W.B. Johnson’s and K. Murray’s Crazy Love: dealing with your partner’s problem personality is a grim treatise.
The volume majors in realism, not hope. More often than not, the authors’ counsel is that you will not survive the partner to whom you have tied your soul, life, checkbook, and destiny. It may be best to get out while there is some gettin’ to be had.
More than a fascinating front-to-back read, Crazy Love is a survival manual for the badly mated. Sixteen chapters start off by touching upon introductory matters (’1. Crazy Love: the weird partner detection and survival guide’; ’2. Personality disorders 101: understanding weird partners’; ’3. How Could I be Attracted to PDPs? let me count the (top nine) ways!’. Then we are led into three ‘clusters’ of personality disorder: ‘Cluster A: Odd, Eccentric, and Weird Partners’; ‘Cluster B: Dramatic, Erratic, and Dangerous Partners’; and ‘Cluster C: Anxious, Withdrawn, and Needy Partners’.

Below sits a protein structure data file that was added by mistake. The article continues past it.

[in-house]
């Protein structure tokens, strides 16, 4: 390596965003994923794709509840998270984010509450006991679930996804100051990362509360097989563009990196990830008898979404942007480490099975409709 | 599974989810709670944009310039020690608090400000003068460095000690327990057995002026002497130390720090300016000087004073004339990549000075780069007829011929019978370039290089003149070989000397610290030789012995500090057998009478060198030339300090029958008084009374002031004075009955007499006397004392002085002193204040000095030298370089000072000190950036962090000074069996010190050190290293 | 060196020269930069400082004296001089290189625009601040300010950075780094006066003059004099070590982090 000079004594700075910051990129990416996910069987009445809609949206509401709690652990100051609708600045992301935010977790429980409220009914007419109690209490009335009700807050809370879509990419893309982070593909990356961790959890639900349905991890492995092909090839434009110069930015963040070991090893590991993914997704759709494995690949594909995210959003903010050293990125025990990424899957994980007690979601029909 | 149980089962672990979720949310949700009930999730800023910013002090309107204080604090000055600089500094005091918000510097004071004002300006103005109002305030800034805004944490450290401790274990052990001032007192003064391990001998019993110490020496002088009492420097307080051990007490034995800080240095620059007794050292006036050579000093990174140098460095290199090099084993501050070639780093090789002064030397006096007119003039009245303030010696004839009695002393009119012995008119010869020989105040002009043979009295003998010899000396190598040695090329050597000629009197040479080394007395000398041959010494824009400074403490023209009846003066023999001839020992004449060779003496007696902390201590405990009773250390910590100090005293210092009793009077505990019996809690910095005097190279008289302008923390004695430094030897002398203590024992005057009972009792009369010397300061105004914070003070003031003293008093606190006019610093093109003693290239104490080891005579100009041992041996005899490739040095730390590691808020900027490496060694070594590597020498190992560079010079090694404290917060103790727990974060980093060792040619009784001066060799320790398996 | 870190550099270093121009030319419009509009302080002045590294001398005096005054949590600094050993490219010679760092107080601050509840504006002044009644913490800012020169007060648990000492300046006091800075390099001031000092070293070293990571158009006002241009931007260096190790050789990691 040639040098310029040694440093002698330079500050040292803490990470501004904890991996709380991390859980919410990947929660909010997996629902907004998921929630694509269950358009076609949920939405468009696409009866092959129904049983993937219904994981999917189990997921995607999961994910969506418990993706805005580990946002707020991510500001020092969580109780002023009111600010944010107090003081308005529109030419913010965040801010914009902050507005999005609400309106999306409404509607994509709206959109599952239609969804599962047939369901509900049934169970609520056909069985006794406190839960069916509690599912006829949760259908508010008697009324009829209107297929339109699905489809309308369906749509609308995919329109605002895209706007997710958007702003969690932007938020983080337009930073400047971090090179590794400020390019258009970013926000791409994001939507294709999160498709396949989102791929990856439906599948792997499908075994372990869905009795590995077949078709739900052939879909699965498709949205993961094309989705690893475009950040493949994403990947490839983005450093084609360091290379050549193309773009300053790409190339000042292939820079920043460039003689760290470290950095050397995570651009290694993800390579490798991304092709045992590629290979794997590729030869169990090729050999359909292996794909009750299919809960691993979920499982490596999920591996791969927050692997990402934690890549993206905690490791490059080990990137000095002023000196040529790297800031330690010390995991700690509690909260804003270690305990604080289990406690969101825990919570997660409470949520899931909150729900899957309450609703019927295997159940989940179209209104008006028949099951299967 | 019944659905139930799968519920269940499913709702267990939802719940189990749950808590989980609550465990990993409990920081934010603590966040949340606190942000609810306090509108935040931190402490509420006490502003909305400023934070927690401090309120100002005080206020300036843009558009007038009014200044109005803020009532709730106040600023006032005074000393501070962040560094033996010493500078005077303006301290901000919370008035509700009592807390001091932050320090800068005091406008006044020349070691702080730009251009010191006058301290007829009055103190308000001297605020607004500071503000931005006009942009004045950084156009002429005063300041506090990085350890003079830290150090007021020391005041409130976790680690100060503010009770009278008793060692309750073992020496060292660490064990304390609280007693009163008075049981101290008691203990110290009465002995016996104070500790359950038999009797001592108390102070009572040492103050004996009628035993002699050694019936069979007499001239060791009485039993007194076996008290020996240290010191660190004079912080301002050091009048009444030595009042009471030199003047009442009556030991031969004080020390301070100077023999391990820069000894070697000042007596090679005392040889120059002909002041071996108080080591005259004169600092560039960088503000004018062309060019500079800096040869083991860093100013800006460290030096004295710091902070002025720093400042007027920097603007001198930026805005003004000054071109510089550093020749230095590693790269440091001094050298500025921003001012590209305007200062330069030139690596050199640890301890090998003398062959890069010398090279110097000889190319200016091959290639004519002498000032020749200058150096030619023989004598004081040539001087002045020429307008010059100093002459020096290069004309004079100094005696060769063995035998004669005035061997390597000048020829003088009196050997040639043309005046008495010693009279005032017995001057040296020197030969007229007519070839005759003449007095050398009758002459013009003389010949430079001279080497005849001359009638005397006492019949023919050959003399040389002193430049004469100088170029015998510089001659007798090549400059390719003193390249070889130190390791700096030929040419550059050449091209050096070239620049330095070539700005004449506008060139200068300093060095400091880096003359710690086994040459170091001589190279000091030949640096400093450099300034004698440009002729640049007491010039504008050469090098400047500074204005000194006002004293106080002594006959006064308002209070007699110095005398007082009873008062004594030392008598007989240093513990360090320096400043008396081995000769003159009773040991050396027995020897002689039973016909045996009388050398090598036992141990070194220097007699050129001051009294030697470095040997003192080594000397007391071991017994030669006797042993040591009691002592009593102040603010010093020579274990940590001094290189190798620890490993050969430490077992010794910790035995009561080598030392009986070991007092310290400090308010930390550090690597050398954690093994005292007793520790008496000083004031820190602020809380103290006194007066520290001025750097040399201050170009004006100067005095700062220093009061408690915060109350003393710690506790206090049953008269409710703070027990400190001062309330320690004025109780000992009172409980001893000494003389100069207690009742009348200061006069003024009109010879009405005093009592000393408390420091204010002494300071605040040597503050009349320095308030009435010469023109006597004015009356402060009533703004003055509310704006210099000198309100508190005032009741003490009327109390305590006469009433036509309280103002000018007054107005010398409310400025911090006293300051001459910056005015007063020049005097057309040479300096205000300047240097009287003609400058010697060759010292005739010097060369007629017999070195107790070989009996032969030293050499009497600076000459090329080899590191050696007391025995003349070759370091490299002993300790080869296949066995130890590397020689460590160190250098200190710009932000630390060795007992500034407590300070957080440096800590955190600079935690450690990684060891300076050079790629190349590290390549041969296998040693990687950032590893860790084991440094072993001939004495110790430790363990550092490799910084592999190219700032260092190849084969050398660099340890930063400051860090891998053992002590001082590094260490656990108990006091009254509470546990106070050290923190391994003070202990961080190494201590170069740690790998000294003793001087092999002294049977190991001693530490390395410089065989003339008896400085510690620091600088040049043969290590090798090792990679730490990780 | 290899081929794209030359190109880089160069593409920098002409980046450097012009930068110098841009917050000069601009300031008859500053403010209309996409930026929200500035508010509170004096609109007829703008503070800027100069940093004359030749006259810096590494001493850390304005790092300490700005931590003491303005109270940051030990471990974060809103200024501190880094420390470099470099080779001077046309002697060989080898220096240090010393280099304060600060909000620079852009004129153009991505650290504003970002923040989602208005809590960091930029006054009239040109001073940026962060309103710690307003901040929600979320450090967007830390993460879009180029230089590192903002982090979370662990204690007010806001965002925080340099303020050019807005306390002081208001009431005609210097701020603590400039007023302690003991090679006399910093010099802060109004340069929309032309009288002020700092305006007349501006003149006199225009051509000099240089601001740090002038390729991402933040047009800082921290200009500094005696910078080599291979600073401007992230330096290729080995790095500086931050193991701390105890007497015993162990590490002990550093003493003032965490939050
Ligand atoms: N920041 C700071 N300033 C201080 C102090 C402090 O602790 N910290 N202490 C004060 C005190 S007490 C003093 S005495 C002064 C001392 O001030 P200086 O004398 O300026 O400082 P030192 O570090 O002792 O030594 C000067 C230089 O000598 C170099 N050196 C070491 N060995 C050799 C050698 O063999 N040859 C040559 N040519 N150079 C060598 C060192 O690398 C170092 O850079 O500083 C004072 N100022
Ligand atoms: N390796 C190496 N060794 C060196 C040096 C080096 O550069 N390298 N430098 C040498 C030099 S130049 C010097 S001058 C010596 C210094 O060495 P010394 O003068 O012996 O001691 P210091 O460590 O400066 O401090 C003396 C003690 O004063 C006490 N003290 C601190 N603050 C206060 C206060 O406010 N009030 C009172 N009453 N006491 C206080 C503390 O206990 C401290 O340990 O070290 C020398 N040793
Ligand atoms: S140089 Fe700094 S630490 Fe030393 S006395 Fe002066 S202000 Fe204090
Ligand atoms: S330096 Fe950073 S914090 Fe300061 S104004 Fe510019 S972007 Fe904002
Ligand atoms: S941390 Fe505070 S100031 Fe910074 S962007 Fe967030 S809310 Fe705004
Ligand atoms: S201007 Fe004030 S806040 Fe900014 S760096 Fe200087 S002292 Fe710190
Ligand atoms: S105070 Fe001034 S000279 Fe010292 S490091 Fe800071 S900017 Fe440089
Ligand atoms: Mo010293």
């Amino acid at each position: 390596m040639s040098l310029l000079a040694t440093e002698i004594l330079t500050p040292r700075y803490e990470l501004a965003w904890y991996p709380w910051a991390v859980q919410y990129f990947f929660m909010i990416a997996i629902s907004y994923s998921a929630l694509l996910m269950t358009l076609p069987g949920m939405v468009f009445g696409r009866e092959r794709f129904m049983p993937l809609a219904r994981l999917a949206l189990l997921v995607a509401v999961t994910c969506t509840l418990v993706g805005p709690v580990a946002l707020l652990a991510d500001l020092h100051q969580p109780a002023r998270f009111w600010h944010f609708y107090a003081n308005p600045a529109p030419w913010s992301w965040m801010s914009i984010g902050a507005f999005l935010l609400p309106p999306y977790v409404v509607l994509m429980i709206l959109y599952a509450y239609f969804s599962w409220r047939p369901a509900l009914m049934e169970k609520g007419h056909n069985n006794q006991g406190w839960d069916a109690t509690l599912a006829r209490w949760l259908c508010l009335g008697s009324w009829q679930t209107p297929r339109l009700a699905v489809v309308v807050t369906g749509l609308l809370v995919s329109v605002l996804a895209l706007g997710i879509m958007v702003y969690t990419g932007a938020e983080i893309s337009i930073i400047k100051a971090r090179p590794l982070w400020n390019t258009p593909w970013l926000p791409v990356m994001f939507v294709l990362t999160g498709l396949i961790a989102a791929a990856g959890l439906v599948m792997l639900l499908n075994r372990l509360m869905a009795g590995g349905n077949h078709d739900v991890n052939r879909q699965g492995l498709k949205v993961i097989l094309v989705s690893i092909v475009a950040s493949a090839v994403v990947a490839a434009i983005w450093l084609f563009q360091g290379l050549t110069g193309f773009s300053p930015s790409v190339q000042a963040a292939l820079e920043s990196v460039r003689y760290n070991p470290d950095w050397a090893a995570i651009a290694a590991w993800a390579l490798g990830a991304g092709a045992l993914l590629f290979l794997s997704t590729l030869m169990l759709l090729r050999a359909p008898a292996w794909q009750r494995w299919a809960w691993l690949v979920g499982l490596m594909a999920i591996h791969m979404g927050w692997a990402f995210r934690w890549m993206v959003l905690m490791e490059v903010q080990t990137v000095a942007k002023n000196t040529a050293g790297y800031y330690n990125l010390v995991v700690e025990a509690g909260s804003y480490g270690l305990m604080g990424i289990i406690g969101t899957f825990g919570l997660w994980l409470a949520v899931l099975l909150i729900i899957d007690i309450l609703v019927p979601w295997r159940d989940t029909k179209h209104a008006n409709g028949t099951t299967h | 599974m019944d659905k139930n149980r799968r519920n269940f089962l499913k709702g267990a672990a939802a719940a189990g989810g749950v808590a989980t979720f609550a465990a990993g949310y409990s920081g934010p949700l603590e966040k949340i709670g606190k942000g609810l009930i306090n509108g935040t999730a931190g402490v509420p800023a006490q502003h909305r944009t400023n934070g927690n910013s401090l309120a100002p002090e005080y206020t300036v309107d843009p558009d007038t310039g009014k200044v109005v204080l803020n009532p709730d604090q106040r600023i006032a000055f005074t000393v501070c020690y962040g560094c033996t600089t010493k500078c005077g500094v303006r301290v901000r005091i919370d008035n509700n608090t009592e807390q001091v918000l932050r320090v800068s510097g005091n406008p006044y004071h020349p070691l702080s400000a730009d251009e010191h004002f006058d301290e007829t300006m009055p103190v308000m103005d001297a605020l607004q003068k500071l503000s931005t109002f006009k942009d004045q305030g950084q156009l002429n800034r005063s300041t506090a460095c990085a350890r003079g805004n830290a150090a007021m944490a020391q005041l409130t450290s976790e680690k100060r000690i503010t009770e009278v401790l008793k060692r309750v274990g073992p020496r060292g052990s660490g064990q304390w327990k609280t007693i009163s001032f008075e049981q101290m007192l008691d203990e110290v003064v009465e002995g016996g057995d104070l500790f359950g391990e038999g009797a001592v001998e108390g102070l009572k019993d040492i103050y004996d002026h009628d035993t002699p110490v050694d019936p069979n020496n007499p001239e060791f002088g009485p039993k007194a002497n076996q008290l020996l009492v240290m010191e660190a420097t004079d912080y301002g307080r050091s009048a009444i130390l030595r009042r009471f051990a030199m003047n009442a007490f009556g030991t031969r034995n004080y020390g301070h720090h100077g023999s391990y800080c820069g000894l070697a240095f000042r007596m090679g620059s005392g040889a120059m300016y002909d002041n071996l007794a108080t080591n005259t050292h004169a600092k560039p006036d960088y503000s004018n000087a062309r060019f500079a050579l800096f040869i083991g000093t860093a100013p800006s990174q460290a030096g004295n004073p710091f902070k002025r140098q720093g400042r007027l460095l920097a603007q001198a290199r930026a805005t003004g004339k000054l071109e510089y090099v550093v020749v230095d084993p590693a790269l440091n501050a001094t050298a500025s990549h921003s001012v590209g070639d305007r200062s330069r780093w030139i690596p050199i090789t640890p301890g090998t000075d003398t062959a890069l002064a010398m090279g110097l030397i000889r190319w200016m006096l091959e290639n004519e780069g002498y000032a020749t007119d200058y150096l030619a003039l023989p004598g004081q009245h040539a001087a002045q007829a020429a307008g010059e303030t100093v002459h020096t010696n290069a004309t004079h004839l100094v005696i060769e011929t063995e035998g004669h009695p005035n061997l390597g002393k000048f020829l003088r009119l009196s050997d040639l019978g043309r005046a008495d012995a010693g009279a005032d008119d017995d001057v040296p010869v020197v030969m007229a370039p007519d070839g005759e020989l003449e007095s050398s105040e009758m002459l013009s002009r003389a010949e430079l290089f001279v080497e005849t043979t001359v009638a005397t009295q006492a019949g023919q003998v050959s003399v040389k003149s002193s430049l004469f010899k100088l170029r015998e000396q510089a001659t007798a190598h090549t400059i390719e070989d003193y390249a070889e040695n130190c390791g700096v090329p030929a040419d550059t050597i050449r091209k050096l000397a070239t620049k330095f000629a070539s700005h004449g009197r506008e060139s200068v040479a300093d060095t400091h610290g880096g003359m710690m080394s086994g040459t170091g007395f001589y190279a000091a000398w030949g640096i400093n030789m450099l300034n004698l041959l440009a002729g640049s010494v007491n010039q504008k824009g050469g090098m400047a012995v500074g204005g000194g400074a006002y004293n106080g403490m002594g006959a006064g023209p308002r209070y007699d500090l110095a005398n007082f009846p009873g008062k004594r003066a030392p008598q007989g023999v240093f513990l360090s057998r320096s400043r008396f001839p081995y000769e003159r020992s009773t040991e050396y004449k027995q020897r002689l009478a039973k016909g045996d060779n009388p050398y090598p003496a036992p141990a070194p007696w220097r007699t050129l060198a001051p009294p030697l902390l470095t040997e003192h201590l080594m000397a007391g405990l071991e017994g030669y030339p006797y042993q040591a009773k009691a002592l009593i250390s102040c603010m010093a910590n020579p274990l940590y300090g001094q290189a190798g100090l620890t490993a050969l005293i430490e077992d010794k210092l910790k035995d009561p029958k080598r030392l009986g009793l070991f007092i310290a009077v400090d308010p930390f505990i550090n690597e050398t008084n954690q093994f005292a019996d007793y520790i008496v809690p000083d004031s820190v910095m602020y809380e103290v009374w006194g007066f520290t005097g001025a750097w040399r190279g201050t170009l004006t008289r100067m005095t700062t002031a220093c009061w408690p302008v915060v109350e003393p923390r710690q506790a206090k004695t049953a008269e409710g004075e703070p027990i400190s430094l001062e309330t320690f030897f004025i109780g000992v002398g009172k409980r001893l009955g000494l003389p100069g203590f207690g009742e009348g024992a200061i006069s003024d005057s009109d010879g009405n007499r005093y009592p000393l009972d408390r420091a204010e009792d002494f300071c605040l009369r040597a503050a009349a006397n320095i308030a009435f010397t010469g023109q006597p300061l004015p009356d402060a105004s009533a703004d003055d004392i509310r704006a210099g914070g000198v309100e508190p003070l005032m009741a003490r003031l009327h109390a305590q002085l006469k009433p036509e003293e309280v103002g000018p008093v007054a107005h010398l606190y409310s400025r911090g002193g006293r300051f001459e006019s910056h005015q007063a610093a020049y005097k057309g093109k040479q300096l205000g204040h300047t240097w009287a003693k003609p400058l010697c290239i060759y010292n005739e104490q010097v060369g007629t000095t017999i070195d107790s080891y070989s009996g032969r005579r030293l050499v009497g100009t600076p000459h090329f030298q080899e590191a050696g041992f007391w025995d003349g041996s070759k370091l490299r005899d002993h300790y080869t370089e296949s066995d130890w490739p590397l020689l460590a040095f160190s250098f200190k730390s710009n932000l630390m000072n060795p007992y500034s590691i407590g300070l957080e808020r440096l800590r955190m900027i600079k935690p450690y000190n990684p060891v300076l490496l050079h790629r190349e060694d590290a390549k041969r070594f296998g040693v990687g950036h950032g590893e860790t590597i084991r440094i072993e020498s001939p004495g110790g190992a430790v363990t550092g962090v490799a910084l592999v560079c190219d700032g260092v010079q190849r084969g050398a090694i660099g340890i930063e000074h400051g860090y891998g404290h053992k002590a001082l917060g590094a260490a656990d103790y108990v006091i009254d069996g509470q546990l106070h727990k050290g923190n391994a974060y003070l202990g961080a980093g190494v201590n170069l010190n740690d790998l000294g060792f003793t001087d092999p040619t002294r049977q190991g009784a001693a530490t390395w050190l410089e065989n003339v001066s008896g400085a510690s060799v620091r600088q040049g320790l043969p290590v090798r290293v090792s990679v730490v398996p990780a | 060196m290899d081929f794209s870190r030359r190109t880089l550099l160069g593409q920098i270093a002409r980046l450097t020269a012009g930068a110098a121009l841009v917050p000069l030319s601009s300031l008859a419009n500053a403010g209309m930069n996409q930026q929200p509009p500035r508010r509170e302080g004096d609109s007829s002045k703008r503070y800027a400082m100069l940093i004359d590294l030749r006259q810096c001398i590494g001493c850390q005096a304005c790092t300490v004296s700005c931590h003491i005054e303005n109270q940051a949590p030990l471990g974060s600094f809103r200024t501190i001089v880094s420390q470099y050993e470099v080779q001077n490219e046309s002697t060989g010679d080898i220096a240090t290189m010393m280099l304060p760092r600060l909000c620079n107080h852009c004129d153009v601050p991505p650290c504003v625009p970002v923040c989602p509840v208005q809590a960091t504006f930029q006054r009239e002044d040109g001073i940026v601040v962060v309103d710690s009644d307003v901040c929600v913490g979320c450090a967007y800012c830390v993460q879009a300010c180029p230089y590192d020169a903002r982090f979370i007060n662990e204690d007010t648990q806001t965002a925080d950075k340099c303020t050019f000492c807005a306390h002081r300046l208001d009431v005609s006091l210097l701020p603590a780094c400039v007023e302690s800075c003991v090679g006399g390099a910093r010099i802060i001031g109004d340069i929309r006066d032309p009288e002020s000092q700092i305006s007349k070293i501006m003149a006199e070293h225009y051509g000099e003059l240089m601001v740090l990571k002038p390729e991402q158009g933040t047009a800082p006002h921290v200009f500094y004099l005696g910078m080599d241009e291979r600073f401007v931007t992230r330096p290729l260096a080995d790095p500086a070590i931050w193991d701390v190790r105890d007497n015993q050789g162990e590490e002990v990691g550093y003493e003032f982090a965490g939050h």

‘Some Final Thoughts’ (‘What if I’m married to a personality-disordered partner?’) provides an exit strategy and, alternatively, a glum plan for those who choose to stay.
Those who bring a moral framework to matters of relationship will not be met along that road by Johnson and Murray. Their approach is pragmatic in a straight-forward way. ‘Does it make more sense to stay or to bail?’ is the dominant question in the work’s subtext.
The authors competently introduce their reader to life’s menu of dysfunctional partners by description and story. At the end of each chapter, it is possible to have acquired a functional grasp of the particular problem partner under discussion and his or her underlying (and more often than not, persistent) oddity.
This is a book for those who face a Sophie’s choice. It is grim, glum, realistic and—therefore—helpful.
Buyer beware: you will probably decide to leave.
Love, sometimes, promises and then fails to deliver.
What then?: Johnson and Murray may help you to decide.